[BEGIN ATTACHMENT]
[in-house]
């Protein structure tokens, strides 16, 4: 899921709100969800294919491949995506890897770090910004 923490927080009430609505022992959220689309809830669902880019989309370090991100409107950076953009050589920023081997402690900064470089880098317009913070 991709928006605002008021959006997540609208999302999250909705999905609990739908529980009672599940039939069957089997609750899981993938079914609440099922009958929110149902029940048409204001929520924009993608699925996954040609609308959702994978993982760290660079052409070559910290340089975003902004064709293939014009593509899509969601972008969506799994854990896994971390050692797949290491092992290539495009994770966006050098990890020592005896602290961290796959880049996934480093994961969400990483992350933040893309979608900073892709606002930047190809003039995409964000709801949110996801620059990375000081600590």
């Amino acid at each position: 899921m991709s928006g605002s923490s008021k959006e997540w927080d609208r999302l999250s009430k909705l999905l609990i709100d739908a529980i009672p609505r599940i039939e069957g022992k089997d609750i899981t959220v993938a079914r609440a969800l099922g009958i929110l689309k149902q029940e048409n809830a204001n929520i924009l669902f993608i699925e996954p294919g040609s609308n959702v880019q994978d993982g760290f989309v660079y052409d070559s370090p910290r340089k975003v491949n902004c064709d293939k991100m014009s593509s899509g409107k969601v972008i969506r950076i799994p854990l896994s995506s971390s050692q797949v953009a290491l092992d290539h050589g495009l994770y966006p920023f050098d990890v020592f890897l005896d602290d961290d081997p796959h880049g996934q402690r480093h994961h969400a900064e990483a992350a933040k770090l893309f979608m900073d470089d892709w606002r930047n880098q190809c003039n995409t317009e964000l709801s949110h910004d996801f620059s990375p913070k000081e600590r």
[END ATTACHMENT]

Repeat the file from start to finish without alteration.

[in-house]
């Protein structure tokens, strides 16, 4: 899921709100969800294919491949995506890897770090910004 923490927080009430609505022992959220689309809830669902880019989309370090991100409107950076953009050589920023081997402690900064470089880098317009913070 991709928006605002008021959006997540609208999302999250909705999905609990739908529980009672599940039939069957089997609750899981993938079914609440099922009958929110149902029940048409204001929520924009993608699925996954040609609308959702994978993982760290660079052409070559910290340089975003902004064709293939014009593509899509969601972008969506799994854990896994971390050692797949290491092992290539495009994770966006050098990890020592005896602290961290796959880049996934480093994961969400990483992350933040893309979608900073892709606002930047190809003039995409964000709801949110996801620059990375000081600590």
């Amino acid at each position: 899921m991709s928006g605002s923490s008021k959006e997540w927080d609208r999302l999250s009430k909705l999905l609990i709100d739908a529980i009672p609505r599940i039939e069957g022992k089997d609750i899981t959220v993938a079914r609440a969800l099922g009958i929110l689309k149902q029940e048409n809830a204001n929520i924009l669902f993608i699925e996954p294919g040609s609308n959702v880019q994978d993982g760290f989309v660079y052409d070559s370090p910290r340089k975003v491949n902004c064709d293939k991100m014009s593509s899509g409107k969601v972008i969506r950076i799994p854990l896994s995506s971390s050692q797949v953009a290491l092992d290539h050589g495009l994770y966006p920023f050098d990890v020592f890897l005896d602290d961290d081997p796959h880049g996934q402690r480093h994961h969400a900064e990483a992350a933040k770090l893309f979608m900073d470089d892709w606002r930047n880098q190809c003039n995409t317009e964000l709801s949110h910004d996801f620059s990375p913070k000081e600590r």